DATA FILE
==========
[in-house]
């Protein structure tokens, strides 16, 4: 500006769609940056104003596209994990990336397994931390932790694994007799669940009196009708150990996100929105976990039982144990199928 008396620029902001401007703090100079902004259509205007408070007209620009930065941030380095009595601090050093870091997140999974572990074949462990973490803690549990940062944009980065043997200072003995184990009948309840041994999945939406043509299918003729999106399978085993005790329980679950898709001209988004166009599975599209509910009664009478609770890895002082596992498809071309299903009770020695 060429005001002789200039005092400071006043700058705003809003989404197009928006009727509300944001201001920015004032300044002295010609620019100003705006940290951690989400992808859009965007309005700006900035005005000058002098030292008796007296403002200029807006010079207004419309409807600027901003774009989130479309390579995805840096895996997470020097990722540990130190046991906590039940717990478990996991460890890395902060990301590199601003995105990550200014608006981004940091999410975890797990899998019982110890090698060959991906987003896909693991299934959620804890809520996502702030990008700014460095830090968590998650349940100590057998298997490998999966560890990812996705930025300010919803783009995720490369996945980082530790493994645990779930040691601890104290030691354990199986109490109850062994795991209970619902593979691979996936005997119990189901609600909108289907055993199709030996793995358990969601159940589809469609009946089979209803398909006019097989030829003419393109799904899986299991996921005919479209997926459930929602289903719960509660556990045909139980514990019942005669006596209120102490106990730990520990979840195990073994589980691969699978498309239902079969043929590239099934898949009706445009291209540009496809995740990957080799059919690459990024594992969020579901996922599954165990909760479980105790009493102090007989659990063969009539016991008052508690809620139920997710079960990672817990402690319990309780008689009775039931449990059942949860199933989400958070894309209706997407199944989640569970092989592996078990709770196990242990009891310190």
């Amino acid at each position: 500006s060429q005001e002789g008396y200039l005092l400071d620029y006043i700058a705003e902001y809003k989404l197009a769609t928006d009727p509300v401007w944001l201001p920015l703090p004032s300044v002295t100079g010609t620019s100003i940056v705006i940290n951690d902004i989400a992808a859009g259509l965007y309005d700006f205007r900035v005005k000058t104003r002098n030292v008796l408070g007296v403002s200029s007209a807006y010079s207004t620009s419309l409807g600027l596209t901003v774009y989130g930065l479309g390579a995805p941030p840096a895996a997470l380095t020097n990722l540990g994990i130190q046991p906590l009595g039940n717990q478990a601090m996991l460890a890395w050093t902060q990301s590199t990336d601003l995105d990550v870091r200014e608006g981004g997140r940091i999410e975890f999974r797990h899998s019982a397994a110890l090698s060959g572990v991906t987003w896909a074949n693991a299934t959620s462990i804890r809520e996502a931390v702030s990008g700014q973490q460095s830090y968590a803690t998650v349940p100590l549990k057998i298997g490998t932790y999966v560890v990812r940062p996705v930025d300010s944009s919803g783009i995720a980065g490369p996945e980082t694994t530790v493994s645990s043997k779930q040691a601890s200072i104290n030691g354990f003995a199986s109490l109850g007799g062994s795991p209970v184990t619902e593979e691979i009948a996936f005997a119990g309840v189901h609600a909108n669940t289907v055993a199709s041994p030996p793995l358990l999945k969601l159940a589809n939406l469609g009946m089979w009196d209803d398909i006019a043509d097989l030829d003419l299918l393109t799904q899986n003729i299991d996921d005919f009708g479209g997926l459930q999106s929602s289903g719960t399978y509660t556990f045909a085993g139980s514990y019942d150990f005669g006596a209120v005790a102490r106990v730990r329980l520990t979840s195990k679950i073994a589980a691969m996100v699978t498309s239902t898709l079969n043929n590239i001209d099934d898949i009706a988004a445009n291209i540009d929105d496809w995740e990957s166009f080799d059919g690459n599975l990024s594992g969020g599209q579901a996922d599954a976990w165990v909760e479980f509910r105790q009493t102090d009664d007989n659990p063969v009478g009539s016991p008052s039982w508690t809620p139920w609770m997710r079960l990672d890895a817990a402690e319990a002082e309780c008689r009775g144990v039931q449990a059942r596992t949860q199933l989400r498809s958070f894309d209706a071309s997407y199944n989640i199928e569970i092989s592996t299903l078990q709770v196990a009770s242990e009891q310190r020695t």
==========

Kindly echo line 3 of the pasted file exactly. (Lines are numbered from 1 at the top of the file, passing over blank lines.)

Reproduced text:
């Amino acid at each position: 500006s060429q005001e002789g008396y200039l005092l400071d620029y006043i700058a705003e902001y809003k989404l197009a769609t928006d009727p509300v401007w944001l201001p920015l703090p004032s300044v002295t100079g010609t620019s100003i940056v705006i940290n951690d902004i989400a992808a859009g259509l965007y309005d700006f205007r900035v005005k000058t104003r002098n030292v008796l408070g007296v403002s200029s007209a807006y010079s207004t620009s419309l409807g600027l596209t901003v774009y989130g930065l479309g390579a995805p941030p840096a895996a997470l380095t020097n990722l540990g994990i130190q046991p906590l009595g039940n717990q478990a601090m996991l460890a890395w050093t902060q990301s590199t990336d601003l995105d990550v870091r200014e608006g981004g997140r940091i999410e975890f999974r797990h899998s019982a397994a110890l090698s060959g572990v991906t987003w896909a074949n693991a299934t959620s462990i804890r809520e996502a931390v702030s990008g700014q973490q460095s830090y968590a803690t998650v349940p100590l549990k057998i298997g490998t932790y999966v560890v990812r940062p996705v930025d300010s944009s919803g783009i995720a980065g490369p996945e980082t694994t530790v493994s645990s043997k779930q040691a601890s200072i104290n030691g354990f003995a199986s109490l109850g007799g062994s795991p209970v184990t619902e593979e691979i009948a996936f005997a119990g309840v189901h609600a909108n669940t289907v055993a199709s041994p030996p793995l358990l999945k969601l159940a589809n939406l469609g009946m089979w009196d209803d398909i006019a043509d097989l030829d003419l299918l393109t799904q899986n003729i299991d996921d005919f009708g479209g997926l459930q999106s929602s289903g719960t399978y509660t556990f045909a085993g139980s514990y019942d150990f005669g006596a209120v005790a102490r106990v730990r329980l520990t979840s195990k679950i073994a589980a691969m996100v699978t498309s239902t898709l079969n043929n590239i001209d099934d898949i009706a988004a445009n291209i540009d929105d496809w995740e990957s166009f080799d059919g690459n599975l990024s594992g969020g599209q579901a996922d599954a976990w165990v909760e479980f509910r105790q009493t102090d009664d007989n659990p063969v009478g009539s016991p008052s039982w508690t809620p139920w609770m997710r079960l990672d890895a817990a402690e319990a002082e309780c008689r009775g144990v039931q449990a059942r596992t949860q199933l989400r498809s958070f894309d209706a071309s997407y199944n989640i199928e569970i092989s592996t299903l078990q709770v196990a009770s242990e009891q310190r020695t």